The Chamber of Petroleum Consumers Ghana (COPEC) has charged the state to scale up punishments for companies and individuals who engage in all manner of fuel trade illegalities including diversion and adulteration to curb the menace and its attendant problems.
According to COPEC, the diversion and adulteration of fuel products, in particular, have reached alarming proportions in some parts of the country, a situation it finds destructive to consumers and to the state at large with regards to revenue mobilisation.
Speaking on Accra based radio station, 3 FM Thursday, the Executive Secretary of COPEC, Mr Duncan Amoah said the current punishment regime has not yielded the expected results and therefore should be reviewed and made stiffer to deter offenders and forestall disasters associated to their actions.
“The information we are picking is not very encouraging. Just as we stated some time ago, intelligence gathered suggests that a lot of these tanker yards dotted across the Tema – Kpone – Ashaiman enclave engage in all manner of illegal activities, including the mixtures of products so to obtain higher volumes in order to sell and make more money.
“Their operations pose great danger to consumer public and the government as an institution. The minimum specification standard which is the RON91 that Ghana accepts, you will get products that are of lower quality at these stations
“Unfortunately, the sanctions regime seems not have worked through well over the period and I think that the time has come that we will need to scale up the punishments a lot steeper to prevent some of these products find their way onto the Ghanaian market,” he remarked.
His comments come on the back of a reported explosion last Wednesday which involved about 15 bulk road vehicles at the Kpone enclave.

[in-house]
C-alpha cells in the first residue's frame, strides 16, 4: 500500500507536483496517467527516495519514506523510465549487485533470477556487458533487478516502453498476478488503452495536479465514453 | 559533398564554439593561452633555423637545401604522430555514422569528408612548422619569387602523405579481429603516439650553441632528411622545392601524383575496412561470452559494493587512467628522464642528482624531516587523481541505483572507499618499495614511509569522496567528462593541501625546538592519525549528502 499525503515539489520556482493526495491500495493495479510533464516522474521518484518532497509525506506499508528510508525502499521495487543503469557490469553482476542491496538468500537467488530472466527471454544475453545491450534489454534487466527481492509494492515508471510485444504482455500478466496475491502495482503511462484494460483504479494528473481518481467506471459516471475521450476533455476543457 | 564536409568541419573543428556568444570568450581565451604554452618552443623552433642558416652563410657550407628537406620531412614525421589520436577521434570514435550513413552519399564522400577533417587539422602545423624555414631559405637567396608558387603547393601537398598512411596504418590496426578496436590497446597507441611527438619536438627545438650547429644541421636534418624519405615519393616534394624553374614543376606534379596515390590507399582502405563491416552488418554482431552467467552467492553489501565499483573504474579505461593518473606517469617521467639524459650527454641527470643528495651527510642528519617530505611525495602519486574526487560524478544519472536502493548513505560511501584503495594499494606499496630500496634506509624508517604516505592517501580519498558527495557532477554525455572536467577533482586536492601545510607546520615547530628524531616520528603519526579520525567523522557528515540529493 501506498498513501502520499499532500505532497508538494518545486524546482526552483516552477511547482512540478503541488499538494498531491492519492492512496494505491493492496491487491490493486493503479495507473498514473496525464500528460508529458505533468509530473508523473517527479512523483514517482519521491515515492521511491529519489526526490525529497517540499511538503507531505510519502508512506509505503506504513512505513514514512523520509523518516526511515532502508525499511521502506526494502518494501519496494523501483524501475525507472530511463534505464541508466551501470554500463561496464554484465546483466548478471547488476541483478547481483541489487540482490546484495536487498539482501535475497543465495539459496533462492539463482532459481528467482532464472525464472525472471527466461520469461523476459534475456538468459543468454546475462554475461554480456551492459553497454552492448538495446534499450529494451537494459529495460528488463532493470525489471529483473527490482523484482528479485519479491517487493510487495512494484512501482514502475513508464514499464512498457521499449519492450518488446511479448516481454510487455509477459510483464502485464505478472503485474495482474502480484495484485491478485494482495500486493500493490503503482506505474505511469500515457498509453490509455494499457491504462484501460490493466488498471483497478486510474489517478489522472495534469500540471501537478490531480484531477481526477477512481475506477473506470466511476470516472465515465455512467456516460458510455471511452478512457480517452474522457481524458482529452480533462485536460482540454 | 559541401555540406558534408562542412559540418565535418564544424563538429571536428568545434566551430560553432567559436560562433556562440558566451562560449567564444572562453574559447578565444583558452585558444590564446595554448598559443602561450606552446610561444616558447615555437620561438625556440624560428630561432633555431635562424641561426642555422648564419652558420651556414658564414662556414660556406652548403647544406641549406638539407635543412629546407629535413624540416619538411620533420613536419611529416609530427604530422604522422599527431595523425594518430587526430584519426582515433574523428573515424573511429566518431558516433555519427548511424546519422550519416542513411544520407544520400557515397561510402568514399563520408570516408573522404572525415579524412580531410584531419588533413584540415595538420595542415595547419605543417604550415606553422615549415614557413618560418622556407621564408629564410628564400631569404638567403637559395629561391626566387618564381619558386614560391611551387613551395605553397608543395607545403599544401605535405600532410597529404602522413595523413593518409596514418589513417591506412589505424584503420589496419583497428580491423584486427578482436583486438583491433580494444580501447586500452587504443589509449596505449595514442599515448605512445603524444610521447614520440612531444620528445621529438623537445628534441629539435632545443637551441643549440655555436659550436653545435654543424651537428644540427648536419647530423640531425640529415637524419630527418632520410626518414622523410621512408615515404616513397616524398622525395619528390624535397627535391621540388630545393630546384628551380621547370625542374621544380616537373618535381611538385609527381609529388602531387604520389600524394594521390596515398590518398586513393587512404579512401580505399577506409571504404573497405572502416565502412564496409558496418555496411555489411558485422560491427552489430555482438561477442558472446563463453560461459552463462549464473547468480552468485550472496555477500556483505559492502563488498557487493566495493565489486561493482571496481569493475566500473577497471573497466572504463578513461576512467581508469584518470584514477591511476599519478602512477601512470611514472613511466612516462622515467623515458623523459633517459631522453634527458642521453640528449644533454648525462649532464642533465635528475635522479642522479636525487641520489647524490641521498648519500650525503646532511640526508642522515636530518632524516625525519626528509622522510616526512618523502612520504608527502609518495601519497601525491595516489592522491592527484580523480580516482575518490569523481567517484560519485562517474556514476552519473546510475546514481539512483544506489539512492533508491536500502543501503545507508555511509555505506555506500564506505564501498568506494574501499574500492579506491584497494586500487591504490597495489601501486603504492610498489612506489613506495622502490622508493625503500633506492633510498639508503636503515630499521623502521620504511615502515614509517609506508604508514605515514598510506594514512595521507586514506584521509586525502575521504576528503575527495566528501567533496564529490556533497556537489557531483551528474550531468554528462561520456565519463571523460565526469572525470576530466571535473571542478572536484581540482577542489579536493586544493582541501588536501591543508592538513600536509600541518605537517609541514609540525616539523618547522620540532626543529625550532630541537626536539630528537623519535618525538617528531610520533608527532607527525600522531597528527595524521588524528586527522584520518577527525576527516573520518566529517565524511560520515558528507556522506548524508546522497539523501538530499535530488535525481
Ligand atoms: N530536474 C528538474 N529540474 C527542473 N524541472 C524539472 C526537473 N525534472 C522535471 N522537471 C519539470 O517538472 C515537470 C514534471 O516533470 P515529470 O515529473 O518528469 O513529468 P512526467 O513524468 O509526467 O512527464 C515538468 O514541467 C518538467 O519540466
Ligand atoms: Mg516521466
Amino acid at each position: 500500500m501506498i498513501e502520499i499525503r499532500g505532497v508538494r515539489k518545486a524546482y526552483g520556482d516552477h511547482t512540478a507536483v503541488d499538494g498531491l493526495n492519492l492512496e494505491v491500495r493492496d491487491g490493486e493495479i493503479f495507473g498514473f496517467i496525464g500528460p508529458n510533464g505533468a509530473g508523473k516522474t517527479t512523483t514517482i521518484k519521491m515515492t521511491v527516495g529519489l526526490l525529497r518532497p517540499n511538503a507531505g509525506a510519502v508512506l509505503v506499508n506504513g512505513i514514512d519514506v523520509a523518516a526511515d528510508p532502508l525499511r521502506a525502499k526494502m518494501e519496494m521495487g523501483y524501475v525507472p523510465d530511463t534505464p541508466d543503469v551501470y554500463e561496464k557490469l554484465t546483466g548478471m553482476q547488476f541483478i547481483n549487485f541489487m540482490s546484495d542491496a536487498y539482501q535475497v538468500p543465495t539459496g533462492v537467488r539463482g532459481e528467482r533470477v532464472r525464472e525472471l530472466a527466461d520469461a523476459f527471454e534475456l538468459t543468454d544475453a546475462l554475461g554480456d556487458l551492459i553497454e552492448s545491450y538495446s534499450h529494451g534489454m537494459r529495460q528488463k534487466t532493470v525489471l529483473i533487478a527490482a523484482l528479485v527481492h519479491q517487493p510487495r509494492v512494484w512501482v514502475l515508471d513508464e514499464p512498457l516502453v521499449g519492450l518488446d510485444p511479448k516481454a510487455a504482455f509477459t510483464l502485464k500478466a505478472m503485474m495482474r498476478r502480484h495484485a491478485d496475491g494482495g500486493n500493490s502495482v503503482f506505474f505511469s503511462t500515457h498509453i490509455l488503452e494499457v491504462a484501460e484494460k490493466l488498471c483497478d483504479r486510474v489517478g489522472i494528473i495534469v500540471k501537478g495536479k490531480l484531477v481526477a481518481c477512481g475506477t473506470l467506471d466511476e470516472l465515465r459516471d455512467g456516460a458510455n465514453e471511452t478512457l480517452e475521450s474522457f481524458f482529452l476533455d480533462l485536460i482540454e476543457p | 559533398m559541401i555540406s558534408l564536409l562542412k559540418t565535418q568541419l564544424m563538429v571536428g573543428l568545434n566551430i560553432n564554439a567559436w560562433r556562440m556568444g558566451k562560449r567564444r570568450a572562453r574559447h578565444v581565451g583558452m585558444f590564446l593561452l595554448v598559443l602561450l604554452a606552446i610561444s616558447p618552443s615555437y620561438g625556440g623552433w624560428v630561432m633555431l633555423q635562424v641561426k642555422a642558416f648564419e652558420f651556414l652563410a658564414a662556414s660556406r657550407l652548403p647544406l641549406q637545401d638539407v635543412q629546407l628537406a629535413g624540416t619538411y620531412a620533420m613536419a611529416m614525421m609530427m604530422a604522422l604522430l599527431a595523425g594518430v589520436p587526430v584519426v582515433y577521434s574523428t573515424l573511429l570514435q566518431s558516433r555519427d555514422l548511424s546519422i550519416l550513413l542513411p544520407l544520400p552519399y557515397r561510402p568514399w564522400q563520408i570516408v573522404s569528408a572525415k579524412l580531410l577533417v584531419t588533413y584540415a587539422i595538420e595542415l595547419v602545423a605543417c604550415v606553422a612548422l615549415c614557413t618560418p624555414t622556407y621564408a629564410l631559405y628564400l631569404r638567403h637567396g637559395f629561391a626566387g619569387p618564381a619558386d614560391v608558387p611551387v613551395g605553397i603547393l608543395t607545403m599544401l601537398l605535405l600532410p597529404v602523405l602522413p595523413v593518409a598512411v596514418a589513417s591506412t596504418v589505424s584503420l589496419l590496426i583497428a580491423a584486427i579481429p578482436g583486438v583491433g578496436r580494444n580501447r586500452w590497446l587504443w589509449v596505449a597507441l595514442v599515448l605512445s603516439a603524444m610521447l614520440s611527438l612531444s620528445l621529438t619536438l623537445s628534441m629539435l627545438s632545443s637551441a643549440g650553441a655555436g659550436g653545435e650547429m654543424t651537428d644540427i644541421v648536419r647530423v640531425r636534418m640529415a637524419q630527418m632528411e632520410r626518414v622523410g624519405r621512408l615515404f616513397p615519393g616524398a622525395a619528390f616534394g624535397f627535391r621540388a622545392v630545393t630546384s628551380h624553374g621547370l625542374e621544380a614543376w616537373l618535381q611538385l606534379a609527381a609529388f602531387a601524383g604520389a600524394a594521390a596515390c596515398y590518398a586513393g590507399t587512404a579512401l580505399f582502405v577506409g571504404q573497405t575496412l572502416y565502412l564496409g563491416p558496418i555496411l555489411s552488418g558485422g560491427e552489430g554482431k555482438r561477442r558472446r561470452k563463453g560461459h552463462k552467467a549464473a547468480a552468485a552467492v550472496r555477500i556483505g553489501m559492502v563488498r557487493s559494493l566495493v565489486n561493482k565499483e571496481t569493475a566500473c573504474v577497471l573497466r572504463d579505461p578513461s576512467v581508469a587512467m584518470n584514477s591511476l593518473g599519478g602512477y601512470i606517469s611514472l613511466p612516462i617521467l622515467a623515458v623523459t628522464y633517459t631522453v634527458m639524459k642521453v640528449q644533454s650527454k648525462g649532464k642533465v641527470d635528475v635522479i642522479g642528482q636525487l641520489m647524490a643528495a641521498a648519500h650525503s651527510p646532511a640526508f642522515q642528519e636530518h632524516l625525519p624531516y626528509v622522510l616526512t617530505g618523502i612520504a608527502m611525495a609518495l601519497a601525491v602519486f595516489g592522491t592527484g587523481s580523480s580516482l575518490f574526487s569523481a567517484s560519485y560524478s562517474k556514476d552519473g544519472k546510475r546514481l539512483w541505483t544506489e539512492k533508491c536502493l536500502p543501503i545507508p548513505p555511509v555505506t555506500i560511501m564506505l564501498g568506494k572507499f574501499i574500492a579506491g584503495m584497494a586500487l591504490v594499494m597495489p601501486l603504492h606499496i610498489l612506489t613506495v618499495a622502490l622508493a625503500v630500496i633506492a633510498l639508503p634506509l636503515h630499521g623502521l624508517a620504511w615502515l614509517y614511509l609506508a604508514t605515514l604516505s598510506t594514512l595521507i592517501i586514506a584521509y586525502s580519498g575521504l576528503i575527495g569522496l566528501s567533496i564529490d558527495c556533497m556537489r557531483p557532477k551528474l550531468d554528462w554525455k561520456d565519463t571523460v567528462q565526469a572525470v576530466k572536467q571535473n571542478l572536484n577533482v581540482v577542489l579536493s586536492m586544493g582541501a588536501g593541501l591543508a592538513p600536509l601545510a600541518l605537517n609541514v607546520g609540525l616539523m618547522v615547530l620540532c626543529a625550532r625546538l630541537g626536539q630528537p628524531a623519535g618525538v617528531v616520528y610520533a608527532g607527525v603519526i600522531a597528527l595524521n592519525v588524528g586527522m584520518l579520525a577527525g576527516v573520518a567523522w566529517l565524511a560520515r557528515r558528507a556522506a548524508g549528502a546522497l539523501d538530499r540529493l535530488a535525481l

It unclear what might have caused the fire but COPEC suspects fuel adulteration.
COPEC in an earlier statement signed by Mr Duncan Amoah, therefore, called on the National Petroleum Authority and Ghana Standards Authority to immediately conduct an audit trail on all the products sent to the tanker yards and fuel stations.
In the interview monitored by ABC NEWS, Mr Amoah indicated that punishments should be made to include the immediate close-down and revocation of licences of fuel stations that are found culpable of illegal fuel activities.
“All these tank yards should be put under strict surveillance and possibly treated as bonded areas if such disasters will be forestalled.
“We need to up our game and whatever punishment that exists, for some of the stations that also buy these products, I think that the time has come where we do not just charge fines or penalty but some of these stations should be closed and licenses revoked immediately,” he said.
Mr Amoah further lauded the National Petroleum Authority (NPA) for doing “a very good work so far”.
But he does not agree with the fact that they have been able to curb fuel smuggling as they tout, indicating there are still a number of instances where illegal fuel finds its way into people’s tanks.
“As we speak, Marine Gas Oil which is meant for vessels, you will find some on the market. You will find products that are probably meant for fishing boats; I am talking of premix.
“These are things that we want to see the NPA, particularly clamp down heavily on, other than saying that they have been able to curb all instances of fuel smuggling. unfortunately, the facts on the ground will not support that position at all,” he stated.